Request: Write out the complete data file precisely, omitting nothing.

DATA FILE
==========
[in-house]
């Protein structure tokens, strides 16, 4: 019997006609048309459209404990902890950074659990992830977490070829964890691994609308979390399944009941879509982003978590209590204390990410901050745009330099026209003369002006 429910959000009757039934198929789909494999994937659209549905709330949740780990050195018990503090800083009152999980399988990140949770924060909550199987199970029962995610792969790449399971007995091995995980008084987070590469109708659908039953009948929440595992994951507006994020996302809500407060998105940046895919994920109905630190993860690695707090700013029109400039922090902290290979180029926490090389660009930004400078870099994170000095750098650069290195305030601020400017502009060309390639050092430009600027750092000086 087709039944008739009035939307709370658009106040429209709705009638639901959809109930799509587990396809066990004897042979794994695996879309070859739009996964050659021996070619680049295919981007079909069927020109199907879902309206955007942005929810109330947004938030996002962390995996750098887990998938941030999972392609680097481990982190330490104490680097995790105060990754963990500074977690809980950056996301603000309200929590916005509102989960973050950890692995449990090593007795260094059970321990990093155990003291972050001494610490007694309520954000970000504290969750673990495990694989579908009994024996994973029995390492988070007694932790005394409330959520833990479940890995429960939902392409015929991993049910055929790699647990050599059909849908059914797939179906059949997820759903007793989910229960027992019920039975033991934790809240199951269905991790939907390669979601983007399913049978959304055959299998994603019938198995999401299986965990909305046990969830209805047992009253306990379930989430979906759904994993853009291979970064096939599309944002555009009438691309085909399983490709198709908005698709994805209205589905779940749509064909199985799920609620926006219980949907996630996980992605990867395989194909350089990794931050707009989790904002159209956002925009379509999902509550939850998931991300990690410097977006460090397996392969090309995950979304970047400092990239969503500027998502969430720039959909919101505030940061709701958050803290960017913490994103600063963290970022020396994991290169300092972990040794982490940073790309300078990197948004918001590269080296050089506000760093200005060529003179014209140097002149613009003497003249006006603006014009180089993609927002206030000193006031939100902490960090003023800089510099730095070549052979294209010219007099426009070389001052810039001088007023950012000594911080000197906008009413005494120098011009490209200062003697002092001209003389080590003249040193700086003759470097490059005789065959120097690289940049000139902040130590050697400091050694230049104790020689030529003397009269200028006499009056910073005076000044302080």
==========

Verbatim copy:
[in-house]
């Protein structure tokens, strides 16, 4: 019997006609048309459209404990902890950074659990992830977490070829964890691994609308979390399944009941879509982003978590209590204390990410901050745009330099026209003369002006 429910959000009757039934198929789909494999994937659209549905709330949740780990050195018990503090800083009152999980399988990140949770924060909550199987199970029962995610792969790449399971007995091995995980008084987070590469109708659908039953009948929440595992994951507006994020996302809500407060998105940046895919994920109905630190993860690695707090700013029109400039922090902290290979180029926490090389660009930004400078870099994170000095750098650069290195305030601020400017502009060309390639050092430009600027750092000086 087709039944008739009035939307709370658009106040429209709705009638639901959809109930799509587990396809066990004897042979794994695996879309070859739009996964050659021996070619680049295919981007079909069927020109199907879902309206955007942005929810109330947004938030996002962390995996750098887990998938941030999972392609680097481990982190330490104490680097995790105060990754963990500074977690809980950056996301603000309200929590916005509102989960973050950890692995449990090593007795260094059970321990990093155990003291972050001494610490007694309520954000970000504290969750673990495990694989579908009994024996994973029995390492988070007694932790005394409330959520833990479940890995429960939902392409015929991993049910055929790699647990050599059909849908059914797939179906059949997820759903007793989910229960027992019920039975033991934790809240199951269905991790939907390669979601983007399913049978959304055959299998994603019938198995999401299986965990909305046990969830209805047992009253306990379930989430979906759904994993853009291979970064096939599309944002555009009438691309085909399983490709198709908005698709994805209205589905779940749509064909199985799920609620926006219980949907996630996980992605990867395989194909350089990794931050707009989790904002159209956002925009379509999902509550939850998931991300990690410097977006460090397996392969090309995950979304970047400092990239969503500027998502969430720039959909919101505030940061709701958050803290960017913490994103600063963290970022020396994991290169300092972990040794982490940073790309300078990197948004918001590269080296050089506000760093200005060529003179014209140097002149613009003497003249006006603006014009180089993609927002206030000193006031939100902490960090003023800089510099730095070549052979294209010219007099426009070389001052810039001088007023950012000594911080000197906008009413005494120098011009490209200062003697002092001209003389080590003249040193700086003759470097490059005789065959120097690289940049000139902040130590050697400091050694230049104790020689030529003397009269200028006499009056910073005076000044302080």